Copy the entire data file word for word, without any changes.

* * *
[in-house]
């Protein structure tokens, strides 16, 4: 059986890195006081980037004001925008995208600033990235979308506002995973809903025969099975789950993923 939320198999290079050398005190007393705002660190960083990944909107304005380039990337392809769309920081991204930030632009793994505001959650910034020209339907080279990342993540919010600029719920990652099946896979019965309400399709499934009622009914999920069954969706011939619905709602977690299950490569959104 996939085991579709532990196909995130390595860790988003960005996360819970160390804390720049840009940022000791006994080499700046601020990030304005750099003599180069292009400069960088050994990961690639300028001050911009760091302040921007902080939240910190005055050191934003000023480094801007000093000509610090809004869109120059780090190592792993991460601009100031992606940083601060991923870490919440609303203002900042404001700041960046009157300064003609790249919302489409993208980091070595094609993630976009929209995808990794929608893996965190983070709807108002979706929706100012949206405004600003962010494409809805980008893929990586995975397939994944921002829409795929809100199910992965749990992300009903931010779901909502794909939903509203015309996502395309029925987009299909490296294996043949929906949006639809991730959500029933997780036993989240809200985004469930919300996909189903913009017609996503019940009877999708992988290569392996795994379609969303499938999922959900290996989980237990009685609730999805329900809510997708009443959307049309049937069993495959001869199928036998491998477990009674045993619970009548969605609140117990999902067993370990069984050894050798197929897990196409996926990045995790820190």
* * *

[in-house]
């Protein structure tokens, strides 16, 4: 059986890195006081980037004001925008995208600033990235979308506002995973809903025969099975789950993923 939320198999290079050398005190007393705002660190960083990944909107304005380039990337392809769309920081991204930030632009793994505001959650910034020209339907080279990342993540919010600029719920990652099946896979019965309400399709499934009622009914999920069954969706011939619905709602977690299950490569959104 996939085991579709532990196909995130390595860790988003960005996360819970160390804390720049840009940022000791006994080499700046601020990030304005750099003599180069292009400069960088050994990961690639300028001050911009760091302040921007902080939240910190005055050191934003000023480094801007000093000509610090809004869109120059780090190592792993991460601009100031992606940083601060991923870490919440609303203002900042404001700041960046009157300064003609790249919302489409993208980091070595094609993630976009929209995808990794929608893996965190983070709807108002979706929706100012949206405004600003962010494409809805980008893929990586995975397939994944921002829409795929809100199910992965749990992300009903931010779901909502794909939903509203015309996502395309029925987009299909490296294996043949929906949006639809991730959500029933997780036993989240809200985004469930919300996909189903913009017609996503019940009877999708992988290569392996795994379609969303499938999922959900290996989980237990009685609730999805329900809510997708009443959307049309049937069993495959001869199928036998491998477990009674045993619970009548969605609140117990999902067993370990069984050894050798197929897990196409996926990045995790820190």